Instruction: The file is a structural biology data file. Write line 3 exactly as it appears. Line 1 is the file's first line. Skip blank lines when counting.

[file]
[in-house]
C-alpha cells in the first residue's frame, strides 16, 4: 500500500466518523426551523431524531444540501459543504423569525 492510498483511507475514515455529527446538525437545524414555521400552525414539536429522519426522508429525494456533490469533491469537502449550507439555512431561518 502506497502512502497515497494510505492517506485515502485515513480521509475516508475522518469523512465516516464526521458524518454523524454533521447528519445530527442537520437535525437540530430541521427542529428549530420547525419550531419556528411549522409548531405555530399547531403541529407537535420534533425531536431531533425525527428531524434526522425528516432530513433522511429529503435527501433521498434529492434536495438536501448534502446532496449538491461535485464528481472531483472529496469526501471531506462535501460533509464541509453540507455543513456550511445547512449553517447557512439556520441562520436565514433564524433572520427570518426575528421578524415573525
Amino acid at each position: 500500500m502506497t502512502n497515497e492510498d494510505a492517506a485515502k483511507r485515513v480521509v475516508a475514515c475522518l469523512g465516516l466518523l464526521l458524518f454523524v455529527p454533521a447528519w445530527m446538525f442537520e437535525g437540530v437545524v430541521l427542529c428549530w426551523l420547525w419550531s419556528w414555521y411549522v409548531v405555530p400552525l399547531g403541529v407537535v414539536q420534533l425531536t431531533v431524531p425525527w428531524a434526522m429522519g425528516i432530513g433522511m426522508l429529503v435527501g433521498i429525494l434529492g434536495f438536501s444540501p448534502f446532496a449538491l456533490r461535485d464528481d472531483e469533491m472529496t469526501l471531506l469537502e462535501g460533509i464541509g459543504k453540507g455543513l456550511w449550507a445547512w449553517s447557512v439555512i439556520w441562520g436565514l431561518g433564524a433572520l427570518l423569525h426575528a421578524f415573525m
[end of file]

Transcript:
Amino acid at each position: 500500500m502506497t502512502n497515497e492510498d494510505a492517506a485515502k483511507r485515513v480521509v475516508a475514515c475522518l469523512g465516516l466518523l464526521l458524518f454523524v455529527p454533521a447528519w445530527m446538525f442537520e437535525g437540530v437545524v430541521l427542529c428549530w426551523l420547525w419550531s419556528w414555521y411549522v409548531v405555530p400552525l399547531g403541529v407537535v414539536q420534533l425531536t431531533v431524531p425525527w428531524a434526522m429522519g425528516i432530513g433522511m426522508l429529503v435527501g433521498i429525494l434529492g434536495f438536501s444540501p448534502f446532496a449538491l456533490r461535485d464528481d472531483e469533491m472529496t469526501l471531506l469537502e462535501g460533509i464541509g459543504k453540507g455543513l456550511w449550507a445547512w449553517s447557512v439555512i439556520w441562520g436565514l431561518g433564524a433572520l427570518l423569525h426575528a421578524f415573525m